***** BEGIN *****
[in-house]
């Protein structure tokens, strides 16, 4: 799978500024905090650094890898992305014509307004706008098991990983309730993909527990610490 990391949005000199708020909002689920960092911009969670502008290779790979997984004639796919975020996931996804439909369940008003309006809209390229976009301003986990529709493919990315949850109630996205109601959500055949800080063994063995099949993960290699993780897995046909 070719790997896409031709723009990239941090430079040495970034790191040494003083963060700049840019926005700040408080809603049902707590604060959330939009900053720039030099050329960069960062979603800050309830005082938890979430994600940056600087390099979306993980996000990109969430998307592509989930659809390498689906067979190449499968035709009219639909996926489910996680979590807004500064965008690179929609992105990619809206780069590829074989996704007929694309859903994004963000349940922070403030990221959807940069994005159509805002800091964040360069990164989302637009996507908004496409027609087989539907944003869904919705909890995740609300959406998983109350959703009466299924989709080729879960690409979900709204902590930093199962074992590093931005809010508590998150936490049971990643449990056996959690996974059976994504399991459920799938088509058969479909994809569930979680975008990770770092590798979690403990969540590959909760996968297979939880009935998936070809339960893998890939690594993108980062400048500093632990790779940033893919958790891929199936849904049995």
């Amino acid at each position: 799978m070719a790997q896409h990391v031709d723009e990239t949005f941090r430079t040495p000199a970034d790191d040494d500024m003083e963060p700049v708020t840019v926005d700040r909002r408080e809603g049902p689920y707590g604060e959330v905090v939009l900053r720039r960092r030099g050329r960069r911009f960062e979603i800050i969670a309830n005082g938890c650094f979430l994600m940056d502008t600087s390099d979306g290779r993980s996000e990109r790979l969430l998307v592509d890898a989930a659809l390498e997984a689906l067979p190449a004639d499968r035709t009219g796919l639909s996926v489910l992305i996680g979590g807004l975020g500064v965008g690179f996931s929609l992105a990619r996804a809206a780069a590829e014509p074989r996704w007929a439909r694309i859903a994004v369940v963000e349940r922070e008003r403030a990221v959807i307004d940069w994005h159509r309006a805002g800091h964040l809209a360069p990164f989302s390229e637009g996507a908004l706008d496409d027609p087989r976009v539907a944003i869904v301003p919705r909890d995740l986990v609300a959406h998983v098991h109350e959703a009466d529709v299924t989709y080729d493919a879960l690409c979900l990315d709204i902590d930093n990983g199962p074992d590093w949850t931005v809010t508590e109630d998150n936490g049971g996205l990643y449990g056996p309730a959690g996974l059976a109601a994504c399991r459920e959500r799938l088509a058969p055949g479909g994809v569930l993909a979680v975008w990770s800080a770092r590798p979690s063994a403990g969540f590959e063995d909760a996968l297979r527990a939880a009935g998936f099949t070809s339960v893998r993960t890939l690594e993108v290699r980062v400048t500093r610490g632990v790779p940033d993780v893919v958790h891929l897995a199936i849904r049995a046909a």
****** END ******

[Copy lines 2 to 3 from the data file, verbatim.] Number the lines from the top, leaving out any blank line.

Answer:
């Protein structure tokens, strides 16, 4: 799978500024905090650094890898992305014509307004706008098991990983309730993909527990610490 990391949005000199708020909002689920960092911009969670502008290779790979997984004639796919975020996931996804439909369940008003309006809209390229976009301003986990529709493919990315949850109630996205109601959500055949800080063994063995099949993960290699993780897995046909 070719790997896409031709723009990239941090430079040495970034790191040494003083963060700049840019926005700040408080809603049902707590604060959330939009900053720039030099050329960069960062979603800050309830005082938890979430994600940056600087390099979306993980996000990109969430998307592509989930659809390498689906067979190449499968035709009219639909996926489910996680979590807004500064965008690179929609992105990619809206780069590829074989996704007929694309859903994004963000349940922070403030990221959807940069994005159509805002800091964040360069990164989302637009996507908004496409027609087989539907944003869904919705909890995740609300959406998983109350959703009466299924989709080729879960690409979900709204902590930093199962074992590093931005809010508590998150936490049971990643449990056996959690996974059976994504399991459920799938088509058969479909994809569930979680975008990770770092590798979690403990969540590959909760996968297979939880009935998936070809339960893998890939690594993108980062400048500093632990790779940033893919958790891929199936849904049995």
């Amino acid at each position: 799978m070719a790997q896409h990391v031709d723009e990239t949005f941090r430079t040495p000199a970034d790191d040494d500024m003083e963060p700049v708020t840019v926005d700040r909002r408080e809603g049902p689920y707590g604060e959330v905090v939009l900053r720039r960092r030099g050329r960069r911009f960062e979603i800050i969670a309830n005082g938890c650094f979430l994600m940056d502008t600087s390099d979306g290779r993980s996000e990109r790979l969430l998307v592509d890898a989930a659809l390498e997984a689906l067979p190449a004639d499968r035709t009219g796919l639909s996926v489910l992305i996680g979590g807004l975020g500064v965008g690179f996931s929609l992105a990619r996804a809206a780069a590829e014509p074989r996704w007929a439909r694309i859903a994004v369940v963000e349940r922070e008003r403030a990221v959807i307004d940069w994005h159509r309006a805002g800091h964040l809209a360069p990164f989302s390229e637009g996507a908004l706008d496409d027609p087989r976009v539907a944003i869904v301003p919705r909890d995740l986990v609300a959406h998983v098991h109350e959703a009466d529709v299924t989709y080729d493919a879960l690409c979900l990315d709204i902590d930093n990983g199962p074992d590093w949850t931005v809010t508590e109630d998150n936490g049971g996205l990643y449990g056996p309730a959690g996974l059976a109601a994504c399991r459920e959500r799938l088509a058969p055949g479909g994809v569930l993909a979680v975008w990770s800080a770092r590798p979690s063994a403990g969540f590959e063995d909760a996968l297979r527990a939880a009935g998936f099949t070809s339960v893998r993960t890939l690594e993108v290699r980062v400048t500093r610490g632990v790779p940033d993780v893919v958790h891929l897995a199936i849904r049995a046909a």